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post on IL loops and conditionals

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title = "Adventures in IL: Conditionals and Loops"
date = 2019-09-24T09:33:46+10:00
description = "It's time to take another look at CIL, how do conditionals and loops work?"
draft = false
tags = ["dotnet", "csharp", "fsharp"]
series = "learning-il"
series_title = "Conditionals and Loops"
+++

Last time we explored IL (well, CIL, but most people know it as just IL) we were introduced to [OpCodes and their meaning]({{<ref "/posts/2019-09-17-what-is-an-opcode.md">}}) by going through a really simple method. Today, I want to look at two common statements we use in programming, conditional statements (`if` and `switch`) and loops (`for`, `foreach`, etc.). We'll also look at something that we skipped from the last post, the difference between `Debug` and `Release` builds (well, building with or without compiler optimisations).

## If Statements

Let's take the following F# function:

```fsharp
let ifStatement a =
if a = 1 then
Console.WriteLine "one"
else
Console.WriteLine "not one"
```

_I'm using `Console.WriteLine` rather than the [F# `Core.Printf` module](https://msdn.microsoft.com/visualfsharpdocs/conceptual/core.printf-module-%5bfsharp%5d?{{<cda>}}) and `printfn` as it makes less verbose code. Normally in F# I'd use `printfn` though._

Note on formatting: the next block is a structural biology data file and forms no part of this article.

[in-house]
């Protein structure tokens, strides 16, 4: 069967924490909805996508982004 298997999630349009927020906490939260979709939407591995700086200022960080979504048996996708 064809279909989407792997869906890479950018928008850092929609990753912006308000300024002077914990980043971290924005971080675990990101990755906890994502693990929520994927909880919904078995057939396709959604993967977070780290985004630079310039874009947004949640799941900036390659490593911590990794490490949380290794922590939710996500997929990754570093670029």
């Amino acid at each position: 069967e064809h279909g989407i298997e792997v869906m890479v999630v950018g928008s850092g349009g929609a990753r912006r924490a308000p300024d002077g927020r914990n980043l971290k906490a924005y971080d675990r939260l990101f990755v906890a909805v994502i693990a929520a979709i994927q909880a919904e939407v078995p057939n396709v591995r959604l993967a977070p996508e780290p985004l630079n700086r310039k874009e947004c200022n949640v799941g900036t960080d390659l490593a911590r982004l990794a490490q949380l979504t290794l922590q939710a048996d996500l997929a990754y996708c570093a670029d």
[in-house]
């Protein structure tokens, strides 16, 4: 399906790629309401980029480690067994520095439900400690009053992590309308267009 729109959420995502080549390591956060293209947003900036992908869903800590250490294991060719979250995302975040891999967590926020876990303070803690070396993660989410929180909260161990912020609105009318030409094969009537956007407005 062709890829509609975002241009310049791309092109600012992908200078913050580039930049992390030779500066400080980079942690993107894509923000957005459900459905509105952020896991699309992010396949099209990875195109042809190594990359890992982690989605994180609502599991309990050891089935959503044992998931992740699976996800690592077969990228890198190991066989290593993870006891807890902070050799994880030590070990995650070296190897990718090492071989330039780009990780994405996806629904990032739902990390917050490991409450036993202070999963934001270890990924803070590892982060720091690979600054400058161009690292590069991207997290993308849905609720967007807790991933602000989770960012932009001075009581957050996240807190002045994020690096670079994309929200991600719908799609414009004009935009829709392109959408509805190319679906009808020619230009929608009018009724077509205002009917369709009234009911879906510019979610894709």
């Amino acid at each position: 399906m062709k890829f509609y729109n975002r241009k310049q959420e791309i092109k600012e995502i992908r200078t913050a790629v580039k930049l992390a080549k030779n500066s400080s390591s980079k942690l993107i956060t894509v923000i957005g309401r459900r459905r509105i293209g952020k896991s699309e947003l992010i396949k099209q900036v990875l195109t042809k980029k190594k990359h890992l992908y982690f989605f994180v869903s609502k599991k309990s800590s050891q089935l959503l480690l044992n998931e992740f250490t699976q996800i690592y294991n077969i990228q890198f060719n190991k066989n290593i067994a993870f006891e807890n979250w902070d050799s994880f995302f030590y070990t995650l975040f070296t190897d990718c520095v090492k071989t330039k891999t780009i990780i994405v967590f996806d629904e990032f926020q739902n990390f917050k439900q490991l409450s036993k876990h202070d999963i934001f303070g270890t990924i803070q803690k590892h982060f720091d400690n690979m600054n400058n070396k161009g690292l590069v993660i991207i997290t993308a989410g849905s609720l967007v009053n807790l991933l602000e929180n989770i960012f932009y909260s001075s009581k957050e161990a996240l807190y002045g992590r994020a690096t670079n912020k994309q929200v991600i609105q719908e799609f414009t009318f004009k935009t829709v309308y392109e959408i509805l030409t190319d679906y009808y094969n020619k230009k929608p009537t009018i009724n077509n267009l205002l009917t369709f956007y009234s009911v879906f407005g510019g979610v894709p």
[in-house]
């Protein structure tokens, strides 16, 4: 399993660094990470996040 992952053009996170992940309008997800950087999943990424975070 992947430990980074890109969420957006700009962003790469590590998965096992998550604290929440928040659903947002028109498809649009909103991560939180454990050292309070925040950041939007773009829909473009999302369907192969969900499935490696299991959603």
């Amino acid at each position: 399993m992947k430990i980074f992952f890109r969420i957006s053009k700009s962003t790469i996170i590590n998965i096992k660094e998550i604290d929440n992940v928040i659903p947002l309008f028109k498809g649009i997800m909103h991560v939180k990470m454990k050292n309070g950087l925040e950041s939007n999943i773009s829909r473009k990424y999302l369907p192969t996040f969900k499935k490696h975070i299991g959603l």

This will generate the following IL:

```plaintext
IL_0000: ldarg.0
IL_0001: ldc.i4.1
IL_0002: bne.un.s IL_0006
IL_0004: br.s IL_0008
IL_0006: br.s IL_0013
IL_0008: ldstr "one"
IL_000d: call void [mscorlib]System.Console::WriteLine(string)
IL_0012: ret
IL_0013: ldstr "not one"
IL_0018: call void [mscorlib]System.Console::WriteLine(string)
IL_001d: ret
```

There are a few OpCodes which are familiar but we're also meeting a some new ones. The first two in our output are responsible for loading the value of the argument (`a` in our code) onto the stack and then pushing the `int32` value `1` onto the stack. Now we're getting to a new OpCode and we're also going to need to understand a bit more about the piece that is to the _left_ of the `:` (that we ignored last time), which is called the **instruction prefix**.

An instruction in IL can be made up of two pieces of information in the format of `prefix: instruction`. Let's take the following line:

```plaintext
IL_0002: bne.un.s IL_0006
```

Here we have a prefix of `IL_0002` and the instruction for that line is `bne.un.s IL_0006` which is define [here](https://docs.microsoft.com/en-us/dotnet/api/system.reflection.emit.opcodes.bne_un_s?view=netcore-2.2&{{<cda>}}). To quote the documentation for the instruction for `bne.un.s`:

> Transfers control to a target instruction (short form) when two unsigned integer values or unordered float values are not equal.
That's interesting, it's a _not equal_ operation whereas our code was `if a = 1 then`, so the IL represents the _inverse_ of what our code represented. To understand why we need to look at the rest of the instruction, and the rest of the IL, since there's another bit of information passed to `bne.un.s`, `IL_0006`, which represents the target instruction to transfer control to. Effectively what this says is "if the two values don't match the next line to execute is `IL_0006`".

Here's where that sits in the IL: